“We are all mistaken sometimes; sometimes we do wrong things, things that have bad consequences. But it does not mean we are evil, or that we cannot be trusted ever afterward.” ― Alison Croggon
This quote has hung around with me these last few days. It is far easier to take on when it is myself who is mistaken and others face the consequences than when it is the other way around and I must face consequences.
I am currently dealing with a situation where someone has made a decision from limited knowledge that has what I consider to be ‘bad consequences’ – it has really stung and is impacting my views on those reponsible. All the theory of how I should be responding is in my mind but the pain and hurt is overwhelming. It would be easy to kick and scream, shout and look for support but the harder route is to remain silent, allow time to take its course and allow people to learn. The results will be better, the learning greater and the long term consequences fruitful. Meanwhile, the pain is hard to take……but it will be worth it and in time – all will be well.
In the meantime…..it is time to work through the pain.
For Christians, the issues of forgiveness and trust are some of the heavyweight battlegrounds in terms of Church relationships. I have been personally working through some of these issues for a few months and, in truth, been beating myself over the head about my lack of forgiveness in a particular relationship. It has been more than a thorn in the flesh, more a millstone around the neck. When people have spoken with me, the weight of the millstone has increased and rather than helping, my anger with myself has increased leaving me feeling worthless and useless…..well, it did, until that eureka moment struck. I had forgiven, the issue was not forgiveness but trust.
I have to stop beating myself over the head for lacking forgiveness, rather find a way in which you can learn to trust again. What a difference, personally!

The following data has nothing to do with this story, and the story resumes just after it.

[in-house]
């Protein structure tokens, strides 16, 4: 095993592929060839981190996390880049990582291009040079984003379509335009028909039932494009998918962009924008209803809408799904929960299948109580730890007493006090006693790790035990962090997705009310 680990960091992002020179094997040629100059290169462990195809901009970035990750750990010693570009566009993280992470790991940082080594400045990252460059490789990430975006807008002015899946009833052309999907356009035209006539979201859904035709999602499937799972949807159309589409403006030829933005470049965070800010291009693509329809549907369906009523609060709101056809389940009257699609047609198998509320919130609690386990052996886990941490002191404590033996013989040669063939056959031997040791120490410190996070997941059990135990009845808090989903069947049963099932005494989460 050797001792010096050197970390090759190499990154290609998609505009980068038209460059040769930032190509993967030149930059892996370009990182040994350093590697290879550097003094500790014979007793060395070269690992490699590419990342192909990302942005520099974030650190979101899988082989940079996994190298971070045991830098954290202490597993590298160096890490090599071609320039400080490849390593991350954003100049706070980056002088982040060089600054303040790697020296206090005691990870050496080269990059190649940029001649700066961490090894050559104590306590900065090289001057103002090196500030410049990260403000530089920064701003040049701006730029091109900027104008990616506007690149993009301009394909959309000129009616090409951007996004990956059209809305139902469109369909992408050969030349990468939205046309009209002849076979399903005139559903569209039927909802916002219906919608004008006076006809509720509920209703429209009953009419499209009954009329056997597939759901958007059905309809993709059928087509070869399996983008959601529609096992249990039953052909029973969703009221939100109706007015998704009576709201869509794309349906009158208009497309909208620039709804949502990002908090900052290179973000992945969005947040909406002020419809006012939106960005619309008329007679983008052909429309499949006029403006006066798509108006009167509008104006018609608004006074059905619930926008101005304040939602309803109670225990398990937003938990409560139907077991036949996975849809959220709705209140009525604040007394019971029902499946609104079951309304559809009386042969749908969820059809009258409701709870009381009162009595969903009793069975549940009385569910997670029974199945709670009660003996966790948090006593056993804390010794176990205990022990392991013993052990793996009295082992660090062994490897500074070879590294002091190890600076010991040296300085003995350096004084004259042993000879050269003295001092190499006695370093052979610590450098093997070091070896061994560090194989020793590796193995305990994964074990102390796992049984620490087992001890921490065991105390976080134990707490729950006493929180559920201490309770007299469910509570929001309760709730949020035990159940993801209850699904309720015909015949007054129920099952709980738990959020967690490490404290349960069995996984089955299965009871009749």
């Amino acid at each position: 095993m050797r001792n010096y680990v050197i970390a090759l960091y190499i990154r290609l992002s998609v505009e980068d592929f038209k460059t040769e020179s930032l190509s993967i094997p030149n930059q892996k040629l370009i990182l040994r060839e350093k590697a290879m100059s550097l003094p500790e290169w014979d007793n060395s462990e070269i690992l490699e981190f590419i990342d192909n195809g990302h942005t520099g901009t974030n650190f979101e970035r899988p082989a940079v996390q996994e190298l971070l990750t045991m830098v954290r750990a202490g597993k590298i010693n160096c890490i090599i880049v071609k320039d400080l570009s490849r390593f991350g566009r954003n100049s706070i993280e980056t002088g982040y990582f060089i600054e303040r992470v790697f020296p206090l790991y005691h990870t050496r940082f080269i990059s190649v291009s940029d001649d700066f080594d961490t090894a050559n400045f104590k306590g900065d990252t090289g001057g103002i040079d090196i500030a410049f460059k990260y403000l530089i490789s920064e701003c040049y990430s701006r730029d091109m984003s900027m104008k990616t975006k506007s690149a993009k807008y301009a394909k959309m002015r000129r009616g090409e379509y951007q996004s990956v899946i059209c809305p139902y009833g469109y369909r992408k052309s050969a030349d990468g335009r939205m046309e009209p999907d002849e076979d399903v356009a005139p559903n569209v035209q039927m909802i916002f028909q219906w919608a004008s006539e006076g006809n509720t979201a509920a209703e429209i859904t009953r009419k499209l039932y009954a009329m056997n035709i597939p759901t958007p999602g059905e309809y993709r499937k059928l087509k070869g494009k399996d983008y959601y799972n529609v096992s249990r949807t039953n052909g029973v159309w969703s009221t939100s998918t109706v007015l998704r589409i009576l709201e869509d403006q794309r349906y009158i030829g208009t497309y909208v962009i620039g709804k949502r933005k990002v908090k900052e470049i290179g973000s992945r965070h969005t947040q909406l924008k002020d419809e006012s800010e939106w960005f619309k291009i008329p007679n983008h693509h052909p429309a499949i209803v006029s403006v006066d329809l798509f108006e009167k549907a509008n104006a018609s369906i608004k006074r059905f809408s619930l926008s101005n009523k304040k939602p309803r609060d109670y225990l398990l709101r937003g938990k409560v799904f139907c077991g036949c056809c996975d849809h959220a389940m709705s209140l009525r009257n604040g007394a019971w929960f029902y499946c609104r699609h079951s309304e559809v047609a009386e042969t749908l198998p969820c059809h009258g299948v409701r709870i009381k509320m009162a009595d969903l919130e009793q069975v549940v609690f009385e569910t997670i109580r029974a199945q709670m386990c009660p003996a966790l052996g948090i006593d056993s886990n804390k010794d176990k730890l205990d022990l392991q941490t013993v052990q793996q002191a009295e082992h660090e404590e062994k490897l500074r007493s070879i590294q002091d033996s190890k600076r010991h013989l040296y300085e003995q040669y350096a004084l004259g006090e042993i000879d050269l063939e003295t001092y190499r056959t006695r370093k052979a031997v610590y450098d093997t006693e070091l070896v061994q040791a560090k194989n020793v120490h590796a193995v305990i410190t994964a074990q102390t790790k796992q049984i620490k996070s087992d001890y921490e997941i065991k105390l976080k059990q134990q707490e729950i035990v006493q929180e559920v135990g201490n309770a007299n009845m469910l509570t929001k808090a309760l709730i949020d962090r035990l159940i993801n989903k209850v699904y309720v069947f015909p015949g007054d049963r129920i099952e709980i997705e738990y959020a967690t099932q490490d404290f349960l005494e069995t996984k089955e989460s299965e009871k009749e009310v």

The difficult part is the understanding of others who have interpreted behaviours differently (albeit understandably) and have levelled accusation that I now realise were unfair and have ‘hamstrung’ me in my faith. Recognising the real issue has been a breakthrough and hopefully the future can be a little brighter now. The journey is certainly a different one, learning to trust again is certainly a longer road to travel, yet the destination will be joyful.
“Warn a divisive person once, and then warn him a second time. After that, have nothing to do with him. You may be sure that such a man is warped and sinful; he is self condemned.” Titus 3:10-11
Ok, so this verse does not sting me in quite the same as the previous verses in this little series, rather, it troubles me. How can I have nothing to do with somebody? What happened to the forgiving 70 times 7 in Matthew 18:22? If I was to follow this through, how can the love of God be found in me? When I have tried to act upon this verse it is not long before there is a need to act ‘in love’ and with forgiveness…..am I then being untrue to the Word of God?
This verse really troubles me, I want to understand it, in fact I have tried to get beneath each individual word and see if there is something obvious that is missing but it continually comes around to seeming contradictions. AGGGGHHHHH! The context does not help dramatically but what it does share with me, is the truth that there are times when you have to ‘stop playing ball’ with some people. That truth does sting me….sure, there are some folk who I would rather avoid forever, but this does not sit with Matthew 6:14ff for me. I guess the real issues to address are;
1) What is love? Yes, you can love and hate at the same time….our issue is our interpretation of love.
2) What is forgiveness?
3) What does it mean to be ‘divisive’?
4) Can even a divisive person know God’s mercy? Should we, therefore, reciprocate?
It is not my favourite couple of verses but they are some verses that I will keep mulling over and I will trust the Holy Spirit to illuminate my own thinking in that time.